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Celiac and school

Discussion in 'Celiac' started by mommyx4, Jul 27, 2007.

  1. mommyx4

    mommyx4 Approved members

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    My DD has T1 and was also diagnosed w/Celiac this past January. She will be going into 2nd grade soon and I am a bit worried. When she was in Kindergarten we were ok with handling treats when kids brought them in for birthdays and such. I just told the teacher that my DD could have anything everyone else was having as long as I knew about it so she could get insulin to cover it. Last year she was homeschooled so I didn't have to worry about any of that. This year she is going back to public school so now with Celiac I have a whole new issue to worry about when it comes to snacks being brought in the classroom.

    I want to write a letter to the parents in the classroom asking them to please let the teacher know the day before if they are going to be bringing treats in. That way I can make something for my DD that's equally as yummy but gluten free. But my DH thinks that's too much (maybe he thinks it will draw too much attention to her, I don't know.) He thinks I should just have the teacher call me every time someone brings something in so I can rush something over. The problem with that is #1 Some parents don't bring treats in until the last hour of class so that wouldn't give me much time to whip something up. #2 What if I am out doing something and I can't make her something that fast? #3 Am I really expected to be THAT prepared all year long? Prepared enough to bake something on a moments notice?

    I think my idea is fine, but I was just wondering what you all do for your kids? I don't ever want her to feel left out so I want to be prepared. Ideas? Thanks!
     
  2. WestinsMom

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    We homeschool too, so I can't really offer any help there. I know how difficult it is to "whip up" gf food. I would send the letter. It won't always work out that they will actually give you notice, but at least you can say you tried. Good luck. What will you send for lunch? (Something I have always worried about.)
     
  3. 3js

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    this isn`t an issue for us, however at my son`s school there is a no peanut/nut policy across the board. but in classes where there are kids WITH the nut allergy, the teacher sends a notice home about making sure treats are nut free for lunch day to day, as well as snacks for parties.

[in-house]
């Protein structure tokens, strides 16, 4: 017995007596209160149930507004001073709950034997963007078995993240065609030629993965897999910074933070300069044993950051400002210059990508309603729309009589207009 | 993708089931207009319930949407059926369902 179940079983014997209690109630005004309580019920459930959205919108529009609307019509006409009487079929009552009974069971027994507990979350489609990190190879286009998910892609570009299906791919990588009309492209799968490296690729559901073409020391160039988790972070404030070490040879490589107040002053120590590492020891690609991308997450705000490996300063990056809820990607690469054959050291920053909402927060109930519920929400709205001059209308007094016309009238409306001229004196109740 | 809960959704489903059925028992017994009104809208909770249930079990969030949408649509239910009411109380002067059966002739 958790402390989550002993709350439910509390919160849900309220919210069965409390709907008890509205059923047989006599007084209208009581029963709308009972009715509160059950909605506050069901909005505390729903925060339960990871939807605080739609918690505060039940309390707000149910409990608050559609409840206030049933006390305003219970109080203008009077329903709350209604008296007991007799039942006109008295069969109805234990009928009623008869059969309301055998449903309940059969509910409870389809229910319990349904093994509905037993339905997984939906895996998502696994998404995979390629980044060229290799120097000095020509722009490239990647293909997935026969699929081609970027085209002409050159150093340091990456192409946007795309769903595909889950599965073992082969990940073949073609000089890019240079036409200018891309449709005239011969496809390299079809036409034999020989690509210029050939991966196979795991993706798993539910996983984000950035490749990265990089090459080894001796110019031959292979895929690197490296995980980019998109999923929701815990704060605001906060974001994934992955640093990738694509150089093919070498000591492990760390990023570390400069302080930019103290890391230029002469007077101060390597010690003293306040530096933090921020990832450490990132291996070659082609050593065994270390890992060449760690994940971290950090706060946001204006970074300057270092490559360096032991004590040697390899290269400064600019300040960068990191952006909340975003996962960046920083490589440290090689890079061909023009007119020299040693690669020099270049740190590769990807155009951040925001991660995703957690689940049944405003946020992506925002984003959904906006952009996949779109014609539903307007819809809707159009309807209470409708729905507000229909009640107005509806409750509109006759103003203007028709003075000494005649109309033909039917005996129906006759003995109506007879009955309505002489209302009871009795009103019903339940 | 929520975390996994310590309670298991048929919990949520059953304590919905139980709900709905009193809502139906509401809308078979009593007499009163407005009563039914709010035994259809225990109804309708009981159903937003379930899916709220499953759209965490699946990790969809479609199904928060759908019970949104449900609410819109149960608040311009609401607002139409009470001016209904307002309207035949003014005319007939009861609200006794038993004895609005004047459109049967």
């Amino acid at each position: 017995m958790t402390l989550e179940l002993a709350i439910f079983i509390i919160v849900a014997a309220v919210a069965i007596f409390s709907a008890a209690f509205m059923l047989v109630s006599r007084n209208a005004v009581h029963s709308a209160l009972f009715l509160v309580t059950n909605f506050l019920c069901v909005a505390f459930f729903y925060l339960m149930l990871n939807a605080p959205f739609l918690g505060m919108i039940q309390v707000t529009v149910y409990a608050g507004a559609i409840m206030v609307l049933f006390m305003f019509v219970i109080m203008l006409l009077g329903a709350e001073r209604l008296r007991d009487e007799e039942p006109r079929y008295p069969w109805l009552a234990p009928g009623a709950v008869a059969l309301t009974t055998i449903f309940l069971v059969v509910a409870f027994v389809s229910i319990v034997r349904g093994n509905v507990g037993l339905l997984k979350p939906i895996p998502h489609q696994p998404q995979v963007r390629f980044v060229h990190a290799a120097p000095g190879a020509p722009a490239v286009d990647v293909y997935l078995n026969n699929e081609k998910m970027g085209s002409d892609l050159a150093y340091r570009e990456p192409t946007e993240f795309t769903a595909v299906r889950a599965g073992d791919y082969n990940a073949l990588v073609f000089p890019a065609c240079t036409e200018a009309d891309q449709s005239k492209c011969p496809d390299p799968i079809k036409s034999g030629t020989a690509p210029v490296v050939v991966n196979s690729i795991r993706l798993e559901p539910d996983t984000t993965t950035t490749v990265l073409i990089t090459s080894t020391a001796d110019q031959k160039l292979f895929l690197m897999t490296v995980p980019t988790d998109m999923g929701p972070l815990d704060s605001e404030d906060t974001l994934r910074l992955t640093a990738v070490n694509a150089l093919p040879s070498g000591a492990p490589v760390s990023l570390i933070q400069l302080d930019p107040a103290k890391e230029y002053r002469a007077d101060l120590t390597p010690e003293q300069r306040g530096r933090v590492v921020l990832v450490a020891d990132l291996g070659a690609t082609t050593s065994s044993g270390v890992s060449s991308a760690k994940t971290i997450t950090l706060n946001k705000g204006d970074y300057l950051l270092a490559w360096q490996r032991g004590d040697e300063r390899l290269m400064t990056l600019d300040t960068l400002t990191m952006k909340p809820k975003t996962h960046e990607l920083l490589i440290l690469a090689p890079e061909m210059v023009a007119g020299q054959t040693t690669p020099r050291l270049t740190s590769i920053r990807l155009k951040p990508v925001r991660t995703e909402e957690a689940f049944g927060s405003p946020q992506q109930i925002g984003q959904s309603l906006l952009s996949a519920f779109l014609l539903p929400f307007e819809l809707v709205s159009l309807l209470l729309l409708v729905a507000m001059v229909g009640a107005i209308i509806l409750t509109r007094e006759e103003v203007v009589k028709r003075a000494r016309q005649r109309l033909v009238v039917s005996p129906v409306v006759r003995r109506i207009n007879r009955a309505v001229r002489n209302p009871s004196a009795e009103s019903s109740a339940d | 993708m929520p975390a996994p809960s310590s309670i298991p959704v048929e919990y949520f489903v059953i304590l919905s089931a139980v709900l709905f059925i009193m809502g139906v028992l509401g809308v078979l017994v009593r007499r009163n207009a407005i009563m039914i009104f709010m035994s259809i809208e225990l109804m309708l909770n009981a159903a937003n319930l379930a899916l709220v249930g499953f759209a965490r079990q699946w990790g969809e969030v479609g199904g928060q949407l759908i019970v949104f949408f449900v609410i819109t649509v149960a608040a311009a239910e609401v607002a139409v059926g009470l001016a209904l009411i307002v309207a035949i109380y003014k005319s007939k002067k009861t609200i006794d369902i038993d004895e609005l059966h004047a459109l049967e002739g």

i don`t know how many families comply, but we always sends treats to parties that are labelled " no nuts" on the package, and i have seen others.

    i`m sure that if you were to send a letter to the parents (thru the teacher) that many would happily comply with your wish for advance notice. good luck:)
     
  4. WestinsMom

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    Yeah, but this is gluten she is talking about. Completely different animal. You can bring cupcakes, ding dongs, anything "cakey". If we are talking birthday treats, this is a big issue. Most food you can assume is not okay to eat. Basically, the rule of thumb is that it is not okay unless proven otherwise. I think she just wants notice. I would never trust a novice to make gluten free treats!
     
  5. 3js

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    i know she was speaking of gluten:) i figured that`s what parents felt about a peanut allergy too- wary of anything unpackaged that you did not make yourself. that`s why i send boxed treats.

    i was just giving that as an example. people are quite aware of these health issues and are often more than happy to accommodate the family. in our grocery there are gluten free foods.
     
  6. WestinsMom